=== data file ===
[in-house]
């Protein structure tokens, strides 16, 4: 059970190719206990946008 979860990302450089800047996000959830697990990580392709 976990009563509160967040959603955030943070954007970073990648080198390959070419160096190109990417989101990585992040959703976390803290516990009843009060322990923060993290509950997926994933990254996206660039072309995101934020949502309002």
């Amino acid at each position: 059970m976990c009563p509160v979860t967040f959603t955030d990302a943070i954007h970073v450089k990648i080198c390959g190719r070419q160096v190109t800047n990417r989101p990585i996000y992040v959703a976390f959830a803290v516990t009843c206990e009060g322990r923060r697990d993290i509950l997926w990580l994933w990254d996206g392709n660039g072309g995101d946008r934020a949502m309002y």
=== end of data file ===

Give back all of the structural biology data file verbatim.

[in-house]
């Protein structure tokens, strides 16, 4: 059970190719206990946008 979860990302450089800047996000959830697990990580392709 976990009563509160967040959603955030943070954007970073990648080198390959070419160096190109990417989101990585992040959703976390803290516990009843009060322990923060993290509950997926994933990254996206660039072309995101934020949502309002």
């Amino acid at each position: 059970m976990c009563p509160v979860t967040f959603t955030d990302a943070i954007h970073v450089k990648i080198c390959g190719r070419q160096v190109t800047n990417r989101p990585i996000y992040v959703a976390f959830a803290v516990t009843c206990e009060g322990r923060r697990d993290i509950l997926w990580l994933w990254d996206g392709n660039g072309g995101d946008r934020a949502m309002y």